There was, no doubt, some scratching of heads when it was reported recently that Supreme Court Associate Justice Ruth Bader Ginsburg was taking a small role in a summer production of William Shakespeare’s The Merchant of Venice.
Ginsburg, after all, is an iconic jurist who has done more than her fair share to shape the law and public policy during her 23-year career on the Supreme Court. She is taking to the stage as part of Venetian celebrations of the 500th anniversary of that city’s Jewish ghetto.
Not surprisingly, Ginsburg will play a judge that presides over the trial of Shylock, a Jewish moneylender in 16th-century Venice whose thirst for revenge against the pervasive anti-Semitism of the times drives the play’s narrative. (The production has taken some liberties to include Ginsburg; in the original play, the Duke of Venice presides over Shylock’s trial.)
The reality is that Ginsburg’s theatrical foray should not be that surprising. She is a noted patron of the arts and has always maintained a very busy schedule, involving many public appearances, during her time on the country’s highest court.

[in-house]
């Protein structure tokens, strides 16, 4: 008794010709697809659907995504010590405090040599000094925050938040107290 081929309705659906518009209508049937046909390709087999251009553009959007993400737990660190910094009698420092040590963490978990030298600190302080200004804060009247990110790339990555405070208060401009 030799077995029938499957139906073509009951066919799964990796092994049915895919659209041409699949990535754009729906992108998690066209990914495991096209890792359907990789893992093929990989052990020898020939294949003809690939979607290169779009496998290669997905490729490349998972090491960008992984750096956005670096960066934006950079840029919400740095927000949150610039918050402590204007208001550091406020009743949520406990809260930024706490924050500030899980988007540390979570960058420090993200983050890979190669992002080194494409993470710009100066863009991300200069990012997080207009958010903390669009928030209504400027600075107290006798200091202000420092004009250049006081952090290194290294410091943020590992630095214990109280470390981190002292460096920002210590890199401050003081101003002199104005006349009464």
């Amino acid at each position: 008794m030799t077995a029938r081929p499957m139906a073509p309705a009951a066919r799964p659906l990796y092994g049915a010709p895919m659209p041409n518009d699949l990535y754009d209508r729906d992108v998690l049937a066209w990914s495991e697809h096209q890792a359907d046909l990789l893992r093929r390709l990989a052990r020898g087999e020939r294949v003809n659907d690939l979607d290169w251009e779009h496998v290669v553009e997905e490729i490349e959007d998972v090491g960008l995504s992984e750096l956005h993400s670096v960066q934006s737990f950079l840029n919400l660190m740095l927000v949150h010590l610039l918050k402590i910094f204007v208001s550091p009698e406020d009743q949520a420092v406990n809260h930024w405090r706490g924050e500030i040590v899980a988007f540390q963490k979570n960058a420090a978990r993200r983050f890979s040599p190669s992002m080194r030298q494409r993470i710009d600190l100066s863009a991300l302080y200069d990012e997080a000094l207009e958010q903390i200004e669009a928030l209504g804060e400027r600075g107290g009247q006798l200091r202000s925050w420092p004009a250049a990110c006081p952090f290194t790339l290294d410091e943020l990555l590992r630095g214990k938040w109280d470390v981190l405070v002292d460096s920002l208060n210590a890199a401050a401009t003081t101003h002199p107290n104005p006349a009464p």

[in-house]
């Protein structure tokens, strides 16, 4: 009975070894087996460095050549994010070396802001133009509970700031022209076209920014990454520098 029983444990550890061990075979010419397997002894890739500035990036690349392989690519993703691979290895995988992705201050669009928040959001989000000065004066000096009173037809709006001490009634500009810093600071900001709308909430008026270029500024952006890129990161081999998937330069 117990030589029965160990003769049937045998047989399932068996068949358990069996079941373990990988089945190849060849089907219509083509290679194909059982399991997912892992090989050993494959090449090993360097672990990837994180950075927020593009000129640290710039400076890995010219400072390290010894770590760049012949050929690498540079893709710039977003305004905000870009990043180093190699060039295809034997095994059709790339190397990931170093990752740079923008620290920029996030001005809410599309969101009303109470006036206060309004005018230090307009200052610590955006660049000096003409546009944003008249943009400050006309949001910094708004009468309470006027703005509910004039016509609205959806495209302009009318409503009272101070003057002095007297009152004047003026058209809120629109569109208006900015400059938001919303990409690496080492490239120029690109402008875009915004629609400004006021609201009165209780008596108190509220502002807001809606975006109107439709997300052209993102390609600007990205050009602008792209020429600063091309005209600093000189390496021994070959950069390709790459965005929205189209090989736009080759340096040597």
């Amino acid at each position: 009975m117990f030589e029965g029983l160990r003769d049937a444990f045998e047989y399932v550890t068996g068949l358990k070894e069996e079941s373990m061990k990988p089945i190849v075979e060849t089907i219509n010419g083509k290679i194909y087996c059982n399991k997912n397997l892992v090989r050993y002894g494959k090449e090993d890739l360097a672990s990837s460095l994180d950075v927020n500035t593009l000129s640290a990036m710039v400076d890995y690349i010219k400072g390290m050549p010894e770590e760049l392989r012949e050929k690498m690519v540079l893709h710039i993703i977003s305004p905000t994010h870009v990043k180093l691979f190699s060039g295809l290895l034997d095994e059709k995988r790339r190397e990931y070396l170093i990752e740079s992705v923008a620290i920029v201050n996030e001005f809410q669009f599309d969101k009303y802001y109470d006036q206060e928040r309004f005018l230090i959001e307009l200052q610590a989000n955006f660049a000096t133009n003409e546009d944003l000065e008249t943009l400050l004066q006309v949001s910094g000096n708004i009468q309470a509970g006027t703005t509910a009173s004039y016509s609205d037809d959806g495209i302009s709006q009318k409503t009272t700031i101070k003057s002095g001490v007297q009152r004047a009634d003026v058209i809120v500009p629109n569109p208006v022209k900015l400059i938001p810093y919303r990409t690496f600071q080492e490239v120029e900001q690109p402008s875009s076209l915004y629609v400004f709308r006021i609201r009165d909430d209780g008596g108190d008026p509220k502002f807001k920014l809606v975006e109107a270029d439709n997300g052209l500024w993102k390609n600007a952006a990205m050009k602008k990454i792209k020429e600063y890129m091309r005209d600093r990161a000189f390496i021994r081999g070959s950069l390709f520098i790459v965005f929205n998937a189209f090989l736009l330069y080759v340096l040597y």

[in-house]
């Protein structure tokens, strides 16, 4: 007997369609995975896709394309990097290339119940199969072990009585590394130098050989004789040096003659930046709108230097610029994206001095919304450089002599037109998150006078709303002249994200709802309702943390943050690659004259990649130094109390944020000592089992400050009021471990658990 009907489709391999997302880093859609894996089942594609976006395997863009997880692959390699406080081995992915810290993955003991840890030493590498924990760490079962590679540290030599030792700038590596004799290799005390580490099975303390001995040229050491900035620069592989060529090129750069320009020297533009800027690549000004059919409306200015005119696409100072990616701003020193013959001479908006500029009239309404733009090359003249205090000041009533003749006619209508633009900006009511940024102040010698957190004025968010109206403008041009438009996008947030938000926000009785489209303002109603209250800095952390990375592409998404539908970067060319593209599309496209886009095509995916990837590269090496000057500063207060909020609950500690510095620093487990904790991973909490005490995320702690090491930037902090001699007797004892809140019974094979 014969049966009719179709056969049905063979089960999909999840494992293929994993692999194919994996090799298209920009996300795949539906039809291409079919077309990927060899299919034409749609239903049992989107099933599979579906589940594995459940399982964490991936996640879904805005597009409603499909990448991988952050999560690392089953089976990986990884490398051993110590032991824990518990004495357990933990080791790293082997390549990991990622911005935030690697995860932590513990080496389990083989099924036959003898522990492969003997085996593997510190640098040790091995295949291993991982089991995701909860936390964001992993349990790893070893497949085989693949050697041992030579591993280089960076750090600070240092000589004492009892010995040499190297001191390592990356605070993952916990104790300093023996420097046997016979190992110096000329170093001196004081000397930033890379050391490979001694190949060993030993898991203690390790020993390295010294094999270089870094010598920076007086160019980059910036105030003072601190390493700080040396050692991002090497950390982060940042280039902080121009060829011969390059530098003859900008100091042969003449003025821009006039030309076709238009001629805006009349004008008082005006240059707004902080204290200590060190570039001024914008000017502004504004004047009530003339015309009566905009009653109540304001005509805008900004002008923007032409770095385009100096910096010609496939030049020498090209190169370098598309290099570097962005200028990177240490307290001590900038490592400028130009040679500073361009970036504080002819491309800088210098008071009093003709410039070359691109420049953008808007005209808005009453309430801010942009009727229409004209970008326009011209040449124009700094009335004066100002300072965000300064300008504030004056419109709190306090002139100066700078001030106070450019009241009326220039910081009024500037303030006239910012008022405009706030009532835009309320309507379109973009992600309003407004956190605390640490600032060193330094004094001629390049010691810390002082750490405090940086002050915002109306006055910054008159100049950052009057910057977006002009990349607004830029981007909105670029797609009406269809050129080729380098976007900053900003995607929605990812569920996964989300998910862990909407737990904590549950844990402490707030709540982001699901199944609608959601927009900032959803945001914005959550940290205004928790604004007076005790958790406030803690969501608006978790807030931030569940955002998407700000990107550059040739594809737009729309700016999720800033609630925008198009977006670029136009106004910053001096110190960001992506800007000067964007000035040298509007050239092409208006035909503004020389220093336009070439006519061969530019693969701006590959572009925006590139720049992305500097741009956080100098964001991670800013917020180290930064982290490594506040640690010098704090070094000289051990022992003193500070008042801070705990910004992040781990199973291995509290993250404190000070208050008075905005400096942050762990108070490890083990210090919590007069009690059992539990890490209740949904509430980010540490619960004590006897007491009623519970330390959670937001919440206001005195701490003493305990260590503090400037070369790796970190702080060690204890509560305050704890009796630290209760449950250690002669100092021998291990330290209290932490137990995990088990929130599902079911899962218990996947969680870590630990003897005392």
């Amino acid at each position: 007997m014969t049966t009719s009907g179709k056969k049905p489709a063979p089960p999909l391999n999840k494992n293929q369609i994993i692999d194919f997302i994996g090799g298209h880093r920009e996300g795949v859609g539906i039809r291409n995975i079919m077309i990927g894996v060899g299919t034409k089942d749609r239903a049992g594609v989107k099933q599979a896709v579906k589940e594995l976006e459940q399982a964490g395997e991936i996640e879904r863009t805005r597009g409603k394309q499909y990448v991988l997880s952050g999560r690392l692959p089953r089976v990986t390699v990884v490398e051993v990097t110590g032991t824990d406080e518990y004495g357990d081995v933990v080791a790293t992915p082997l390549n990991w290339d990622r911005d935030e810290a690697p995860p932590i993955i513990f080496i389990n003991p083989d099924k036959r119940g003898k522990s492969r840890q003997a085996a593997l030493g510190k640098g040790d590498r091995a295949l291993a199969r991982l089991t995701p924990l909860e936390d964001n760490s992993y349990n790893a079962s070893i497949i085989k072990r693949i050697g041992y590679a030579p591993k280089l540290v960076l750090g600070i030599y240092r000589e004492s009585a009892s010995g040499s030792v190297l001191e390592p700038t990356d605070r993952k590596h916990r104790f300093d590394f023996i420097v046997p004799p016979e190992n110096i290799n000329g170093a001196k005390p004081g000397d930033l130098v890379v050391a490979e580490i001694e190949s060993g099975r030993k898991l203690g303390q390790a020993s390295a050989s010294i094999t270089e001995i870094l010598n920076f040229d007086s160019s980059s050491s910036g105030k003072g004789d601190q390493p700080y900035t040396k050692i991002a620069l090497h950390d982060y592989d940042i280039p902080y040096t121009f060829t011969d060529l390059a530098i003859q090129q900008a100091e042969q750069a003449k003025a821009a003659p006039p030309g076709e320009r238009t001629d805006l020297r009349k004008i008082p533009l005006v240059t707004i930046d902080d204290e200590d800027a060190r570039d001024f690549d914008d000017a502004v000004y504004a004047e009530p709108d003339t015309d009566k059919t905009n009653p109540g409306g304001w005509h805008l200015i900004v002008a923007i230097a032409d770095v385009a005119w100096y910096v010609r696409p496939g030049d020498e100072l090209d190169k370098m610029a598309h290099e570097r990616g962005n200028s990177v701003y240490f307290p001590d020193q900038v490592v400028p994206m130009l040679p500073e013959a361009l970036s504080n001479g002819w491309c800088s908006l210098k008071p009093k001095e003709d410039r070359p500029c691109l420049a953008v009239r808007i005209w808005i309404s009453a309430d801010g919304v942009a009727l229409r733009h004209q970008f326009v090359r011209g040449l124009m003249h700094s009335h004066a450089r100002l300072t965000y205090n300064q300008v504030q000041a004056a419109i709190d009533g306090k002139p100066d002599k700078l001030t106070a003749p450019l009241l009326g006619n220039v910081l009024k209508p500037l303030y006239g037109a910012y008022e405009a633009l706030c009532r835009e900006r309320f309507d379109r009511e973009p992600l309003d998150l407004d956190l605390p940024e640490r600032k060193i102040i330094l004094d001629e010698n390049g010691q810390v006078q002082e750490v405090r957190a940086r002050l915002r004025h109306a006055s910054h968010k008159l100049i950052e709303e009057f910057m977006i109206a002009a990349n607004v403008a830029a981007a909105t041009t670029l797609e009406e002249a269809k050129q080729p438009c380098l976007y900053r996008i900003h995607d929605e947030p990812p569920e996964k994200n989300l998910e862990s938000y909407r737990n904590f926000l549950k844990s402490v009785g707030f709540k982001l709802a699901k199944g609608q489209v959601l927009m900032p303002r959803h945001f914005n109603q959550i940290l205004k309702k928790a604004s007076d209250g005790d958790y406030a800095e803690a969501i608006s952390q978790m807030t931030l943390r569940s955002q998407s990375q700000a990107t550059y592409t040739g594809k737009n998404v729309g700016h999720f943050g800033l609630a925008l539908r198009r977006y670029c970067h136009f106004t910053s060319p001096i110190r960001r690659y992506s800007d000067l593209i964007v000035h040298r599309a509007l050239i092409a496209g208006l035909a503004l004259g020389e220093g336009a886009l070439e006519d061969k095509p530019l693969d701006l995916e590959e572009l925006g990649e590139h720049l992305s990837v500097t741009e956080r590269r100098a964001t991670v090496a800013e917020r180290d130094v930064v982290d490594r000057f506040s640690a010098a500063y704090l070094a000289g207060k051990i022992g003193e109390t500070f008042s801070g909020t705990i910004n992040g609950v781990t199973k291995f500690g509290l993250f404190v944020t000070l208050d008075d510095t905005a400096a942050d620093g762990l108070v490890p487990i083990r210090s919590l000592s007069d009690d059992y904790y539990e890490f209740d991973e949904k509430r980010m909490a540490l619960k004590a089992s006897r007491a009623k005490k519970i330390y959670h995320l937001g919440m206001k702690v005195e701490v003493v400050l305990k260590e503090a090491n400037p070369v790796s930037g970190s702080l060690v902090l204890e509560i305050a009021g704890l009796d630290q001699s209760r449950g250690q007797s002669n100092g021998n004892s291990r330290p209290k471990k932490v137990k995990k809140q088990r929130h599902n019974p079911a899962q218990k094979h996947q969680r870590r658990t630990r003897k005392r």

She, and other Supreme Court justices as well, do a lot of public speaking and contribute their time and gravitas to many charitable events. Ginsburg has even been a guest DJ on a Chicago classical music radio station.
However, Ginsburg has also transcended her role as jurist to become a pop culture icon. In recent years, she has acquired the moniker “Notorious R.B.G.,” on social media channels like Tumblr and meme, and a book by the same name. You can now purchase coffee mugs and t-shirts emblazoned with the nickname and an image of Ginsburg wearing a crown.
What do Ginsburg’s extra curricular activities tell us about our own lives? Quite frankly, that we all benefit from being multi-dimensional.
Many of us have a tendency to focus solely on our careers. At some level that makes sense; after all, we need to earn a living, provide for our families, and plan for our lives after retirement. However, focusing too much on career can ultimately be career limiting.
Finding recreational activities or creative outlets outside of work will, ultimately, make you better at your job. No one can perform at peak efficiency when they are immersed in work 24 hours a day, seven days a week.
Anytime we focus on any one thing for too long, our capacity to perform begins to suffer. We will become fatigued, both mentally and physically, and ultimately bitter and resentful about the way our jobs are eclipsing our lives. That is not a recipe for success.
Ginsburg reminds us that life is about balance, and that part of balance is finding ways to have fun outside of work so that when we are in the office, we are approaching our jobs with energy and a clear mind.
We are, and must always continue to be, more than just our jobs.